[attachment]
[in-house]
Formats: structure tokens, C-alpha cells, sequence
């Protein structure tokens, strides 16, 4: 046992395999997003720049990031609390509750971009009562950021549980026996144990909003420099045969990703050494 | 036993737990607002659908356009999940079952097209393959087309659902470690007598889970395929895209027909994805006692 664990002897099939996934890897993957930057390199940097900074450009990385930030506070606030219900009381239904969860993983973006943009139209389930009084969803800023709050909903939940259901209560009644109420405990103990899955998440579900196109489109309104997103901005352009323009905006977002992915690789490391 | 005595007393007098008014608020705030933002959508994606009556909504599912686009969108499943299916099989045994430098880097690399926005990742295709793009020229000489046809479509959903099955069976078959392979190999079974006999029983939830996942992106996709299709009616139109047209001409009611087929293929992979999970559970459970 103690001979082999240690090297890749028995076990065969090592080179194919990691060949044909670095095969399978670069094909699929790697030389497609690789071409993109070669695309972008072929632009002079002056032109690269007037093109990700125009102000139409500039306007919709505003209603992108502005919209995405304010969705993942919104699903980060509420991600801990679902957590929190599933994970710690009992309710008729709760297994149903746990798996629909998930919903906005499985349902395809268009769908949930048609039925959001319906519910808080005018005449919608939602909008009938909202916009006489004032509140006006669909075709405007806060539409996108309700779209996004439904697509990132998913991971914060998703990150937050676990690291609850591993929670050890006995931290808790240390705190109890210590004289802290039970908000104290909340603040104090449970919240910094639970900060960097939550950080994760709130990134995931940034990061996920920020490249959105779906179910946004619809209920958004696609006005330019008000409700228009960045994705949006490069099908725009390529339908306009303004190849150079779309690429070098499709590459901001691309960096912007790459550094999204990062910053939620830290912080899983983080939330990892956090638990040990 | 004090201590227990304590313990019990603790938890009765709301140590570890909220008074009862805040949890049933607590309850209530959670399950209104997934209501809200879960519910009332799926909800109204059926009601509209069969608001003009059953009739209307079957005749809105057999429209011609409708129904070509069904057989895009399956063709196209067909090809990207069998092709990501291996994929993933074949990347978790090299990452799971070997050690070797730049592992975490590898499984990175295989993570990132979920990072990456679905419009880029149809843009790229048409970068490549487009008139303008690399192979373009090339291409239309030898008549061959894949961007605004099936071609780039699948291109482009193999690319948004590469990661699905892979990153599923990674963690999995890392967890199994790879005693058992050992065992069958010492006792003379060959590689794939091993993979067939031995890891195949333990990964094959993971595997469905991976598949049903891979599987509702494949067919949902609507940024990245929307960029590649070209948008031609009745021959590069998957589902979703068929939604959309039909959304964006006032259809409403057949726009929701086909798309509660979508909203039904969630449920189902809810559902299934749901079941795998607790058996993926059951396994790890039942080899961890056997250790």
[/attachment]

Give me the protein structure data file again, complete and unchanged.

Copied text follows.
[in-house]
Formats: structure tokens, C-alpha cells, sequence
């Protein structure tokens, strides 16, 4: 046992395999997003720049990031609390509750971009009562950021549980026996144990909003420099045969990703050494 | 036993737990607002659908356009999940079952097209393959087309659902470690007598889970395929895209027909994805006692 664990002897099939996934890897993957930057390199940097900074450009990385930030506070606030219900009381239904969860993983973006943009139209389930009084969803800023709050909903939940259901209560009644109420405990103990899955998440579900196109489109309104997103901005352009323009905006977002992915690789490391 | 005595007393007098008014608020705030933002959508994606009556909504599912686009969108499943299916099989045994430098880097690399926005990742295709793009020229000489046809479509959903099955069976078959392979190999079974006999029983939830996942992106996709299709009616139109047209001409009611087929293929992979999970559970459970 103690001979082999240690090297890749028995076990065969090592080179194919990691060949044909670095095969399978670069094909699929790697030389497609690789071409993109070669695309972008072929632009002079002056032109690269007037093109990700125009102000139409500039306007919709505003209603992108502005919209995405304010969705993942919104699903980060509420991600801990679902957590929190599933994970710690009992309710008729709760297994149903746990798996629909998930919903906005499985349902395809268009769908949930048609039925959001319906519910808080005018005449919608939602909008009938909202916009006489004032509140006006669909075709405007806060539409996108309700779209996004439904697509990132998913991971914060998703990150937050676990690291609850591993929670050890006995931290808790240390705190109890210590004289802290039970908000104290909340603040104090449970919240910094639970900060960097939550950080994760709130990134995931940034990061996920920020490249959105779906179910946004619809209920958004696609006005330019008000409700228009960045994705949006490069099908725009390529339908306009303004190849150079779309690429070098499709590459901001691309960096912007790459550094999204990062910053939620830290912080899983983080939330990892956090638990040990 | 004090201590227990304590313990019990603790938890009765709301140590570890909220008074009862805040949890049933607590309850209530959670399950209104997934209501809200879960519910009332799926909800109204059926009601509209069969608001003009059953009739209307079957005749809105057999429209011609409708129904070509069904057989895009399956063709196209067909090809990207069998092709990501291996994929993933074949990347978790090299990452799971070997050690070797730049592992975490590898499984990175295989993570990132979920990072990456679905419009880029149809843009790229048409970068490549487009008139303008690399192979373009090339291409239309030898008549061959894949961007605004099936071609780039699948291109482009193999690319948004590469990661699905892979990153599923990674963690999995890392967890199994790879005693058992050992065992069958010492006792003379060959590689794939091993993979067939031995890891195949333990990964094959993971595997469905991976598949049903891979599987509702494949067919949902609507940024990245929307960029590649070209948008031609009745021959590069998957589902979703068929939604959309039909959304964006006032259809409403057949726009929701086909798309509660979508909203039904969630449920189902809810559902299934749901079941795998607790058996993926059951396994790890039942080899961890056997250790």